Although these changes may have accompanied a “sudden” change in mental abilities, such a neurological change alone may not be sufficient to explain such a dramatic cultural revolution. If in fact these changes were relatively sudden, could some new discovery or ideas have spurred such a rapid development of new cultural institutions?
The belief in an afterlife is cited as a motivation for elaborate burial customs that include grave artifacts. Did something occur at that time to spur the development of this belief? It may be that robust earlier evidence has just not yet been found, but if it did indeed arise in this time period what may account for it?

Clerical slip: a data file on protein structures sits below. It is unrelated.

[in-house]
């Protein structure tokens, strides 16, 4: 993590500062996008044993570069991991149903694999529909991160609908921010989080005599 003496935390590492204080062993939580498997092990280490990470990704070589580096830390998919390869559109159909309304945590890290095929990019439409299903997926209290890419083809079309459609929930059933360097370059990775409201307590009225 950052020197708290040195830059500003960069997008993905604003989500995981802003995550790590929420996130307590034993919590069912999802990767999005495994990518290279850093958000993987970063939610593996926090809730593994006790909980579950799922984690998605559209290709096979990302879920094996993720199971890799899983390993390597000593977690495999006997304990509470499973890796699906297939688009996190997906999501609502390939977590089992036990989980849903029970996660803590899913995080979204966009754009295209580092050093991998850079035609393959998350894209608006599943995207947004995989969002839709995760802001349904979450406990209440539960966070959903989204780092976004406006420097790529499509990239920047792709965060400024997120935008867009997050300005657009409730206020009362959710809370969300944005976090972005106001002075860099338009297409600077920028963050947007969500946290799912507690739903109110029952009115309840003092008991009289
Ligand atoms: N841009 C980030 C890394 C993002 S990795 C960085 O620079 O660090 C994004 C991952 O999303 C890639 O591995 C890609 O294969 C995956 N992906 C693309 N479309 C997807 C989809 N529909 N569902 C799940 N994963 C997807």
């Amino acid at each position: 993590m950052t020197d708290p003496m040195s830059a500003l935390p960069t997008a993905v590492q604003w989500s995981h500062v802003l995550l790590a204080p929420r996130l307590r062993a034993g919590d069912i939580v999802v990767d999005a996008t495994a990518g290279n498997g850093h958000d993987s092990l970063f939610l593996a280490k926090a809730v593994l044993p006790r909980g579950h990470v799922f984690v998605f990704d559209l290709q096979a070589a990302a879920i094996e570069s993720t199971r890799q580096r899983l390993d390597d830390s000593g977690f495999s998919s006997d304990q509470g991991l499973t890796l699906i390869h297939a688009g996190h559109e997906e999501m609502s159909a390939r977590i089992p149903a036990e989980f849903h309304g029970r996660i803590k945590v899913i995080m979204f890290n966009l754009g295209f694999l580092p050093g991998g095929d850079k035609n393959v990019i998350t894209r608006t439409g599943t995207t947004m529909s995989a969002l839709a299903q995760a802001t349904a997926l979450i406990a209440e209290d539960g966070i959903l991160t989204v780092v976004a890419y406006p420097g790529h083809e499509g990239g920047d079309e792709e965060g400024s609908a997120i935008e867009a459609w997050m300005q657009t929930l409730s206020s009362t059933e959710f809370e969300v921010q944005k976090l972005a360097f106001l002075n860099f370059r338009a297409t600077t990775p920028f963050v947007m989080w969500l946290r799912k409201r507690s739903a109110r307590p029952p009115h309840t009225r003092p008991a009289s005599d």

Art, including cave painting, is also believed to be associated with the belief in an afterlife. The earlier hypothesis that cave art may have been intended to ensure a good hunt has more recently been supplanted. Cave art does not depict the most abundantly hunted animals, and its location in some of the most inaccessible depths of caves suggests a possible mystical or religious motivation. It is now more widely accepted that cave art suggests a religious context.
I would suggest that a crucial cultural event at that time in human history may have been the discovery of death. By this, I mean the understanding by human beings that everyone dies eventually. This understanding may seem obvious, but the knowledge of the inevitability of death would not have been at all obvious to early humans.